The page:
Murdock v. Higgins

Decision Date04 March 1997
Docket NumberNo. 5,Docket No. 101976,5
Citation454 Mich. 46,559 N.W.2d 639
PartiesChristopher MURDOCK, Plaintiff-Appellant, v. Charles HIGGINS, Donna Jarvis, and Mark Kelley, Defendant-Appellees. Calender
CourtMichigan Supreme Court

Silverman, Rodbard & Smith, P.C. by Michael C. Bingen, Kalamazoo, for Plaintiff-Appellant.

Frank J. Kelley, Attorney General, Thomas L. Casey, Solicitor General, and Thomas R. Wheeker and Susan I. Leffler, Assistant Attorneys General, Lansing, for Defendants-Appellees.

Before the Entire Bench.


WEAVER, Justice.

Plaintiff-appellant places three issues before this Court. First, whether the Court of Appeals erred when it held defendant Higgins owed no duty to protect this plaintiff from reasonably foreseeable harm on these facts; second, whether the Court of Appeals erred in holding that the trial court erroneously instructed the jury on Michigan's Child Protection Law, M.C.L. § 722.622; M.S.A. § 25.248(2); and, third, whether the Court of Appeals erred in finding that, as a matter of law, there was insufficient evidence to find that Higgin's conduct was the proximate cause of plaintiff's injuries. 1

We affirm the decision of the Court of Appeals. 2 We hold that defendant Higgins owed no duty to plaintiff on the basis of these facts because no special relationship existed between Higgins and the plaintiff, or between Higgins and Kelley, the perpetrator. Further, we hold that the trial court erred in instructing the jury on Michigan's Child Protection Law because the statute, by definition, does not apply to these facts.


In the summer of 1987, Christopher Murdock, the plaintiff-appellant, was a fifteen-year-old volunteer at the Kalamazoo County Department of Social Services's (hereinafter DSS) Children's Corner. 3 The Kalamazoo County Juvenile Court ordered plaintiff to perform 150 hours of community service and referred plaintiff to the Kalamazoo County DSS Office of Volunteer Services. Defendant Mark Kelley was plaintiff's supervisor at the Kalamazoo DSS and, eventually, befriended plaintiff. Defendant Kelley and plaintiff socialized with each other on their free time. On July 18, 1987, to celebrate the completion of plaintiff's volunteer work, Kelley took plaintiff out to dinner. After dinner the two returned to Kelley's home where they smoked Kelley's marijuana. At that time, Kelley attempted to engage in sexual activities with plaintiff. Plaintiff, allegedly in an attempt to escape Kelley's home, suggested that the two of them go to the hot tubs. Kelley took a bag containing soap, condoms, and lubricant.

Plaintiff fled from Kelley upon arriving at the hot tubs. At 1:00 a.m., plaintiff arrived at a friend's house nearby and told the friend and that friend's mother what had just occurred. The police were called and Kelley was arrested.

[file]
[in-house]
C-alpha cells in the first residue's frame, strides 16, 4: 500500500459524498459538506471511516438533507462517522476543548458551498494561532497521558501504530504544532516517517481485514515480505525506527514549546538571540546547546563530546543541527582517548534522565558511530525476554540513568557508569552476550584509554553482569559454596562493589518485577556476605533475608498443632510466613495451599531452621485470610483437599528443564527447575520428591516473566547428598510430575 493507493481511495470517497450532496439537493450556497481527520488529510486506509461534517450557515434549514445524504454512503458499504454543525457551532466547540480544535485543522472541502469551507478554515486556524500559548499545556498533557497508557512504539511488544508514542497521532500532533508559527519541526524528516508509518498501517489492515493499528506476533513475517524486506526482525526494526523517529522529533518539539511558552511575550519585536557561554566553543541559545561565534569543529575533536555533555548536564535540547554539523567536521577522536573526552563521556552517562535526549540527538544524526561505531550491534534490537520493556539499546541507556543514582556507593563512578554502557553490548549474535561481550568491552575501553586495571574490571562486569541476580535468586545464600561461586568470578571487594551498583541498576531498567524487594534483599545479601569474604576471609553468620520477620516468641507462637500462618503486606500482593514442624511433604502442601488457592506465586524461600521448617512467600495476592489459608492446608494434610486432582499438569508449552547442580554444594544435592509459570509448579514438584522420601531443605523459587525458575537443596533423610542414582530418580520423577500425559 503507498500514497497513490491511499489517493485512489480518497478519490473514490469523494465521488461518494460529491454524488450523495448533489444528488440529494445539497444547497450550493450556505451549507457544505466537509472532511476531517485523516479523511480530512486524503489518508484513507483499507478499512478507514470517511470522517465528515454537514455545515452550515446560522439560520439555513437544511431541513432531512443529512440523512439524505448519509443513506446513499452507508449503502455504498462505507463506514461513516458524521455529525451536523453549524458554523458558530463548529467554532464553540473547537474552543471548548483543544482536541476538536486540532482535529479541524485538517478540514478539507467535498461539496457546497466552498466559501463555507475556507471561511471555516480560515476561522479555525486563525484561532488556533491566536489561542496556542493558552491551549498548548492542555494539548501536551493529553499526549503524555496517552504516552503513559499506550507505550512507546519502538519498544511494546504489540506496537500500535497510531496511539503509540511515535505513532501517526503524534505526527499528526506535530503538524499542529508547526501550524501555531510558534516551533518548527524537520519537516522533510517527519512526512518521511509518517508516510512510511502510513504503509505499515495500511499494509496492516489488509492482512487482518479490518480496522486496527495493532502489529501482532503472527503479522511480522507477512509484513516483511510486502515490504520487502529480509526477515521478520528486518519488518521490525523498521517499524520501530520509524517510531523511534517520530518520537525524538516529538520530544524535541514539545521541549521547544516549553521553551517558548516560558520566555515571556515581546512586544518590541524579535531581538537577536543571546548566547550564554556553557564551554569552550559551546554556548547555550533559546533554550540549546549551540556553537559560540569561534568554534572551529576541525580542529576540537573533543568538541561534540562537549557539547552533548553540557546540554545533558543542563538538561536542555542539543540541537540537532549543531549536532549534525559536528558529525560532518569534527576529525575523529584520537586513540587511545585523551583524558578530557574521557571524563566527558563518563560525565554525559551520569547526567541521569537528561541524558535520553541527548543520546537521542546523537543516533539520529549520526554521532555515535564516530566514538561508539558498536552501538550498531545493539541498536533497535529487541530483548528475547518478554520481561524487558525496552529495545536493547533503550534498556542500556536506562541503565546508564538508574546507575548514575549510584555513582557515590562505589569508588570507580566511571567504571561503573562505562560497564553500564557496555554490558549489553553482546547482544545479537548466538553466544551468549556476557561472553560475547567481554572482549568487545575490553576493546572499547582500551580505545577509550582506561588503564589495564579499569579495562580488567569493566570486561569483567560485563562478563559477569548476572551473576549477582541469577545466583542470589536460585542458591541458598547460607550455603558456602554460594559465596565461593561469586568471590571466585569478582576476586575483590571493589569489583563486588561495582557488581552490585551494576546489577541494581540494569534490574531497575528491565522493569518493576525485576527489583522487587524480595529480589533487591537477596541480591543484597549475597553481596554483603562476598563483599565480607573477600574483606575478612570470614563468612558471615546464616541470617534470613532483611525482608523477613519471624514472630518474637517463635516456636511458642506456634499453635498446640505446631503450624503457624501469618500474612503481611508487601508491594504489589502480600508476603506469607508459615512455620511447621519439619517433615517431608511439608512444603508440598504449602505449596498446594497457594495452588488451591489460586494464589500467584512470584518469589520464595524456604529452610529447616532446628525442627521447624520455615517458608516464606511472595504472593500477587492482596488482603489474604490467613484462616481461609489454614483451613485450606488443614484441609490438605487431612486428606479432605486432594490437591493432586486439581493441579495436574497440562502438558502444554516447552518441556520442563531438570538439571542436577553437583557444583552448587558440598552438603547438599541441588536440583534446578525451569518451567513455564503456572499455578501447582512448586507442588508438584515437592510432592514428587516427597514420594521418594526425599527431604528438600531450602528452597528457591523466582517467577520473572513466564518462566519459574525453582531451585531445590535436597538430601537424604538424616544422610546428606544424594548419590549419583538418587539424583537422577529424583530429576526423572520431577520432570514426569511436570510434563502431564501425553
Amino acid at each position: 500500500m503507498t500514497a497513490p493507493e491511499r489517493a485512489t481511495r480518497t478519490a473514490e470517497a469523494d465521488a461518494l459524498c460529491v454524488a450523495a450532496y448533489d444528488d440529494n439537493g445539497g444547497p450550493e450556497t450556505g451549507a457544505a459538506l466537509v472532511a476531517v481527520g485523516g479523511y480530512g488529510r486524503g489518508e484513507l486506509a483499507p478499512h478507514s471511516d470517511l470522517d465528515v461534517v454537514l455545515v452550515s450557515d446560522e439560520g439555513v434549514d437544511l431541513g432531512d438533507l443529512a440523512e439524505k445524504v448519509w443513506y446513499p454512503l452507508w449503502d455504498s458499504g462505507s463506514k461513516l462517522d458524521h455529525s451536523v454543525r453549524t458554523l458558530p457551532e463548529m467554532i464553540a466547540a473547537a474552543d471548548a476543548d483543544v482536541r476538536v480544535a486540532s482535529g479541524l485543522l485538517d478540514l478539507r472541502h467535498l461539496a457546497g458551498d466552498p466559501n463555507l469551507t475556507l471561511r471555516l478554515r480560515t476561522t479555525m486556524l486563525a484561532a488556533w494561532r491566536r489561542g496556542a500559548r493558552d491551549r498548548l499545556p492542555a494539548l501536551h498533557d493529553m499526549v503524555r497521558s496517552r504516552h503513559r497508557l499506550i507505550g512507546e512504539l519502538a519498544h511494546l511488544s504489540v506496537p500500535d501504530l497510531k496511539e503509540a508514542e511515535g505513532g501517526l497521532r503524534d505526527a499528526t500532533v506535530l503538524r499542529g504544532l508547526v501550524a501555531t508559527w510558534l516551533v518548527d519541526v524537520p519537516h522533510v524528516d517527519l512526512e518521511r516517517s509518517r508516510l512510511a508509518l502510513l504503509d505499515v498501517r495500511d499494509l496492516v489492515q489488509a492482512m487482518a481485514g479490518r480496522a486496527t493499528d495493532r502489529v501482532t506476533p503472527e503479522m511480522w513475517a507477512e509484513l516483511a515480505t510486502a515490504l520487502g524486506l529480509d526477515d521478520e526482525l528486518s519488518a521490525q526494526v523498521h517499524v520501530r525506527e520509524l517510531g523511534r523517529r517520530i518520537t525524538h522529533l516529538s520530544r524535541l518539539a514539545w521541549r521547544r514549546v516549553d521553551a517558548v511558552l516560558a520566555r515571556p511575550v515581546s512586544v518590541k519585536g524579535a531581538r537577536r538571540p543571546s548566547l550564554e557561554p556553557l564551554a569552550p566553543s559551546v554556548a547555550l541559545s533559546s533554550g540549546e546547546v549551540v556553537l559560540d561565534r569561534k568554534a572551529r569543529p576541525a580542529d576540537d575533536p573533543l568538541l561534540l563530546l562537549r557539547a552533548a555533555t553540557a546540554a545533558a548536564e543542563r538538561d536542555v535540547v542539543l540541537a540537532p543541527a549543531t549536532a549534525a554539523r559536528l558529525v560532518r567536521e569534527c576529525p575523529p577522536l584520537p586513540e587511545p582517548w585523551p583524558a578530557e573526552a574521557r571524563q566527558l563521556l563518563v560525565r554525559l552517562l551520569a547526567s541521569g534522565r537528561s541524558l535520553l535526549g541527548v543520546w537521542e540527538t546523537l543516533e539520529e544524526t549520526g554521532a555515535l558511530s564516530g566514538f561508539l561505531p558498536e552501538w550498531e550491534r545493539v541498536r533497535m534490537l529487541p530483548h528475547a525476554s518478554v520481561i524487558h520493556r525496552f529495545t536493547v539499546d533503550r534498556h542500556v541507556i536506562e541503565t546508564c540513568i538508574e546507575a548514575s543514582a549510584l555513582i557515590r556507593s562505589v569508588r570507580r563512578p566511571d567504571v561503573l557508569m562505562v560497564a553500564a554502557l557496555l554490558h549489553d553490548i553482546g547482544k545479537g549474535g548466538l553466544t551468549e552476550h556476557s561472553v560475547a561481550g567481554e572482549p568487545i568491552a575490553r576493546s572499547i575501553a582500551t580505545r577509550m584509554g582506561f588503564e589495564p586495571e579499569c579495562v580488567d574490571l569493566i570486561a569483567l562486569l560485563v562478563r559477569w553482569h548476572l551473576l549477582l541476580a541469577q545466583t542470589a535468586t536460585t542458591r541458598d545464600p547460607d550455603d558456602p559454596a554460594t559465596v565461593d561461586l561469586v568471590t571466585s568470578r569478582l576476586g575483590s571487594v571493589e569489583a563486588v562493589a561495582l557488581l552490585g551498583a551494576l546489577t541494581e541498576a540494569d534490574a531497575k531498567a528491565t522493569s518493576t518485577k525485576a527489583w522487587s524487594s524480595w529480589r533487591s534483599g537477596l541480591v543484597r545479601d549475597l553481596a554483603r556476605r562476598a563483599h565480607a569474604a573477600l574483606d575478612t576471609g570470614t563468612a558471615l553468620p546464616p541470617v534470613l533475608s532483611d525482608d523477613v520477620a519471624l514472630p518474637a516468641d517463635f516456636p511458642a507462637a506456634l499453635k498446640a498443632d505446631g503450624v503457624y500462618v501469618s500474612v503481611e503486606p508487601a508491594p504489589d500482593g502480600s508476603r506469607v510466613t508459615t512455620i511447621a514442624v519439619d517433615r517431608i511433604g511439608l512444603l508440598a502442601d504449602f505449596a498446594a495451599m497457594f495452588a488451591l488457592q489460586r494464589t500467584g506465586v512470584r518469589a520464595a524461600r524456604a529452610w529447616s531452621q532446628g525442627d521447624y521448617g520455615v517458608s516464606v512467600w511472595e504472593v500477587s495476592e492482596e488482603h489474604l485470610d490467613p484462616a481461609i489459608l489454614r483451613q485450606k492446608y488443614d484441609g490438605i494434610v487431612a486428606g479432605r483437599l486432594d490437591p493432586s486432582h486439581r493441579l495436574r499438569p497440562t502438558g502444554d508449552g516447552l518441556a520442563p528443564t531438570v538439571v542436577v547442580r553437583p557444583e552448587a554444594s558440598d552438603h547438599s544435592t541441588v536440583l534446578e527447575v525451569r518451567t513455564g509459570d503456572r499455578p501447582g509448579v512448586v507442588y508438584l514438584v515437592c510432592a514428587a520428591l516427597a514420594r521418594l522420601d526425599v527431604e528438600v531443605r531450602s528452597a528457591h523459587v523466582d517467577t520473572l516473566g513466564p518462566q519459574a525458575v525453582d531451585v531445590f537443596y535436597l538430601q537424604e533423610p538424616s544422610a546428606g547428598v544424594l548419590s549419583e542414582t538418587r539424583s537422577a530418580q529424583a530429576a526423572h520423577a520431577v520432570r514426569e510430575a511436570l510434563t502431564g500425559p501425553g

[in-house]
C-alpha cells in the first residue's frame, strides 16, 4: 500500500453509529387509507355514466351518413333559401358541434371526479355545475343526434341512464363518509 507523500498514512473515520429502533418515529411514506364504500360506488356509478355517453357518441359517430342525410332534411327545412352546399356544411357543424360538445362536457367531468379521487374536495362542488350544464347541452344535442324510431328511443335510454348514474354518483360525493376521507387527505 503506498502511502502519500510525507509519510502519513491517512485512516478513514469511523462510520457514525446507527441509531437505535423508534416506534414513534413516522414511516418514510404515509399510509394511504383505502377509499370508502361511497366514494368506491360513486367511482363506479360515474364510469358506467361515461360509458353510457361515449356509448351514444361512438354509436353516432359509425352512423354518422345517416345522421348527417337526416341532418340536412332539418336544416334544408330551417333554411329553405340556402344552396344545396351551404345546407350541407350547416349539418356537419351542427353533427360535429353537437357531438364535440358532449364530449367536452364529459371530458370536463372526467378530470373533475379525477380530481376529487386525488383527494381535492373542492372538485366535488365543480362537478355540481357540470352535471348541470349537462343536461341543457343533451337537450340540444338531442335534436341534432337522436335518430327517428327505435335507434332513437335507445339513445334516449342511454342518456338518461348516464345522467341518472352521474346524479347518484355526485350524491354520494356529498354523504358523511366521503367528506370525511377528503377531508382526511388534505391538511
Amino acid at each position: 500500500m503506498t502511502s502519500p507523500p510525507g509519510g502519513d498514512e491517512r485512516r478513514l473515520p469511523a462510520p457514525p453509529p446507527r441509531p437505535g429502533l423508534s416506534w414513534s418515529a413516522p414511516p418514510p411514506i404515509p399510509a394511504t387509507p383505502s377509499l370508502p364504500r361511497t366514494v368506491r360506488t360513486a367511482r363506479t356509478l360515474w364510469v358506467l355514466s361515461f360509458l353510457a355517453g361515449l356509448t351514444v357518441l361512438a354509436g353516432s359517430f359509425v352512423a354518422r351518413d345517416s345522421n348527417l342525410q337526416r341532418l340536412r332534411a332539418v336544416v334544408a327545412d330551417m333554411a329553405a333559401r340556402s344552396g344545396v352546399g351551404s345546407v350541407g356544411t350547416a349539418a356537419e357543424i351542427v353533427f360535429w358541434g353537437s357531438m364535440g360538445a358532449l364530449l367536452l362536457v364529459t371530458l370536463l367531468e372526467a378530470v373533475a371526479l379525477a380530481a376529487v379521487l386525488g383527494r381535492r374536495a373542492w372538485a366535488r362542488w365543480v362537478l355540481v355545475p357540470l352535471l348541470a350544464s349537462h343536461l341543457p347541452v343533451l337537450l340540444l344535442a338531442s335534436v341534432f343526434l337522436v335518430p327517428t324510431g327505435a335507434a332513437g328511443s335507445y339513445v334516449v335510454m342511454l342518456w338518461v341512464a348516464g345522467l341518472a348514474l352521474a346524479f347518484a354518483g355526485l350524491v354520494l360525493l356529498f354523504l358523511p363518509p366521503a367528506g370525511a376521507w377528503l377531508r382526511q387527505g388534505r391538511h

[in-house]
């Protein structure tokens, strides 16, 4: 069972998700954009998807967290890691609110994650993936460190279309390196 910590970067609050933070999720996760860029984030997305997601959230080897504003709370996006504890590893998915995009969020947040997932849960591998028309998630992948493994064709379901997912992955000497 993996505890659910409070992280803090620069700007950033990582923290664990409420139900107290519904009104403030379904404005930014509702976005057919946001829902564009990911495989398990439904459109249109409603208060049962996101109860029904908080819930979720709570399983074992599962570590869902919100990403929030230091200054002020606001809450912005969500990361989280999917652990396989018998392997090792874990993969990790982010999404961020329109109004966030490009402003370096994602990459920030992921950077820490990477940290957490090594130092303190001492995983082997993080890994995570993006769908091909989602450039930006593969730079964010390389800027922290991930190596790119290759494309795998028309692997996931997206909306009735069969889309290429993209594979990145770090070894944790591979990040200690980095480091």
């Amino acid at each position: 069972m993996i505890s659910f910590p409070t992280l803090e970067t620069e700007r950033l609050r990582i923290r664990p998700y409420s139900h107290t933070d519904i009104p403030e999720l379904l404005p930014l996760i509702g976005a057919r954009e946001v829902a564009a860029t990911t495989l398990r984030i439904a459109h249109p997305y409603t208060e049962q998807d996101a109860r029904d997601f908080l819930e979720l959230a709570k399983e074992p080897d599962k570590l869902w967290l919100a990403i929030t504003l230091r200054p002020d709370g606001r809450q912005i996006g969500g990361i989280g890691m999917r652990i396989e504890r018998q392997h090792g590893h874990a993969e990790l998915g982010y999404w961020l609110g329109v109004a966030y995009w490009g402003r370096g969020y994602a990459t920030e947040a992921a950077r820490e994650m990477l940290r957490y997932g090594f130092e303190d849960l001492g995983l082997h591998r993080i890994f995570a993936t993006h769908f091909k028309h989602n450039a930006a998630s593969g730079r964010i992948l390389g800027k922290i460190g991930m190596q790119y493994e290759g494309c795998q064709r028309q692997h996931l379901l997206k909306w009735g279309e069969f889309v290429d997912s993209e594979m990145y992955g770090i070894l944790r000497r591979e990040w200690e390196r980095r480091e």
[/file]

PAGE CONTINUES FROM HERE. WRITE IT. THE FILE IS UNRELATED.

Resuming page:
The DSS instituted an investigation of Kelley's behavior. Their internal investigation revealed that Kelley had in fact provided plaintiff, a minor of fifteen years, with marijuana and had sexually assaulted him. On the basis of Kelley's conduct, the DSS subsequently terminated Kelley.

Before working at the Kalamazoo DSS, Kelley worked at the Missaukee DSS. Defendant Charles Higgins, the director of the Missaukee County Department of Social Services, supervised Kelley while he worked with the Missaukee DSS. Higgins had hired Kelley about July 29, 1985, to coordinate volunteer services in Missaukee County. At trial, Higgins testified that he reviewed Kelley's resume and checked some references before deciding to hire Kelley, but he admitted that he failed to check Kelley's last place of employment. 4

Testimony revealed that in August 1986, approximately one year after Higgins hired Kelley, another employee told Higgins that Kelley had been seen at a local park talking to teenage boys and taking them "for a ride." Higgins testified that the alleged behavior raised minor concerns, 5 and that he decided to discuss the allegations with Kelley.

On August 7, 1986, Higgins conducted the first of several meetings with Kelley regarding this alleged behavior, after and of which Higgins made brief notes. Higgins' notes of this first meeting indicated that Kelley did not deny the "activity other than he ha[d] not picked up any males 'under age 18.' " Higgins' notes further read:

Suggested he consider resignation--if his activities became a problem, I would suspend/fire him as his position in the Dept. & the Dept's function in the community could not tolerate this kind of activity/P.A. [sic]. Advised him to be extremely careful/discreet in his actions.

Higgins' testimony and notes show that on the morning of August 8 he discussed the matter with the local sheriff and with Deputy Brooks. He discovered that no complaints about Kelley's activity in the park had been filed or reported, but that the "park ranger has noticed Mark in the park on many occasions talking with young boys & taking them for rides."